Welcome to the final week of LaTeX!  Please note that there are no exercises integrated with the lessons this week, as Assignment 3 is its own project.  We recommend that you read the specifications of the assignment before continuing with the readings in order that you will be able to better plan for the assignment. As well, you may want to try the techniques for practice on your own, as we go through them.

One general technique we introduce this week is defining your own commands. This is done using \newcommand. The simplest usage is to create a short-hand for something that you want to avoid writing over and over: in this case you can create a new command that takes no arguments (inputs). For example, let’s say that you are going to be writing \mathbb{Z} a lot in your document, to denote the set of integers. After writing this a hundred times, you might wonder why there isn’t a shorter way to write this.

Here is how you can create a new command \Z which will print out \mathbb{Z}:

\newcommand{\Z}{\mathbb{Z}}

You can try adding this to the preamble; then see what $|\Z \times \Z| = |\Z|$ looks like.

In general, \newcommand takes two arguments: the new command name which must begin with \, and then the commands you want to be inserted each time it is called. It’s not required, but we recommend that you put all such definitions in the preamble, just to make it easier to see all the definitions at once.



## Getting In An Argument

LaTeX is a full-fledged programming language. A baby step towards this is that things defined by \newcommand can take in one or more inputs (a.k.a. parameters or argument) which the command definition can utilize, adapting the inserted commands each time it is used.

Here is one simple example; the general syntax will be given after. Suppose we put this in the preamble:

\newcommand{\expectation}[1]{ \mathsf{E}\left[ #1 \right] }

This is saying, “Define a command called \expectation which takes one input. When called, print out a copy of that input, surrounded by brackets and the letter E.” We can then call it repeatedly like so:

For any random variables $X$ and $Y$, we have $\expectation{X+Y}=\expectation{X}+\expectation{Y}$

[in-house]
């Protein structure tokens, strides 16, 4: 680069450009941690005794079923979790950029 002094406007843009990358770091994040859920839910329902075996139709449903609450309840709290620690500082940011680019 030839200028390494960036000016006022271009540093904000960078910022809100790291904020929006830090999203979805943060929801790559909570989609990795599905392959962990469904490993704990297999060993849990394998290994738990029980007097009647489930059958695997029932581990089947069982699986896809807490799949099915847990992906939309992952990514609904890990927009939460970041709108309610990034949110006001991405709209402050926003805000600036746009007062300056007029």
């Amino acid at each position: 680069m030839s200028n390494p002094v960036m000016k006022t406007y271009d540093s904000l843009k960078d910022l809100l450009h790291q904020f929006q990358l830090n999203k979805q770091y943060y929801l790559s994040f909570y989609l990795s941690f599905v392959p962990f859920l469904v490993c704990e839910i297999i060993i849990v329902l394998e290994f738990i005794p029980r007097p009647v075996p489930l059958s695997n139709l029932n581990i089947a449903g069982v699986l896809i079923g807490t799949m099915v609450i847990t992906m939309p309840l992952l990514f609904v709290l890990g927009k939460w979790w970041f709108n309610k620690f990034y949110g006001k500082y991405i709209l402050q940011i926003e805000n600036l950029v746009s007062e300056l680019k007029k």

by linearity of expectation.

Each call of the command produces the E and brackets:

### General form of a new command

The syntax in general is \newcommand{name}[number of args]{body} and inside of the body, we refer to the arguments by #1#2, etc. Here are a few more examples, including a function definition where we use an argument more than once (zetafunc), and a function definition that takes in two arguments (hypot).

% in preamble
\newcommand{\expectation}[1]{ \mathsf{E}\left[ #1 \right] }
\newcommand{\zetafunc}[1]{ \zeta(#1) = 1^{-#1} + 2^{-#1} + 3^{-#1} + \cdots }
\newcommand{\hypot}[2]{ \sqrt{#1^2 + #2^2} }
% in main document
$\expectation{\binom{x}{3}}$
$\zetafunc{2012}$
$\hypot{a}{b}, \hypot{\hypot{3}{4}}{12}$

yields

For example, we called \zetafunc on the argument 2012, and this just gives back the body of zetafunc’s definition with #1 replaced throughout by 2012.

A useful trick that can be achieved in this way is to allow for multi-line comments. Define

\newcommand{\comment}[1]{}

The command \comment defined in this way takes one argument (arguments can span any number of lines) and then prints nothing. For example,

3 + 4 =\comment{
old version: \textbf{34}

... my coauthors made me double-check on my fingers.}
7

yields just the output 3 + 4 = 7.

Notes:

• avoid using \def, which is an older way to create new commands
• there are lots of more advanced scripting and programming techniques that we are not discussing here, including optional arguments, defining new environments, and creating packages.
These are course notes for the University of Waterloo's course Math 600: Mathematical Software.
© 2012—. Written and developed by David Pritchard and Stephen Tosh. Contact (goes to the CEMC)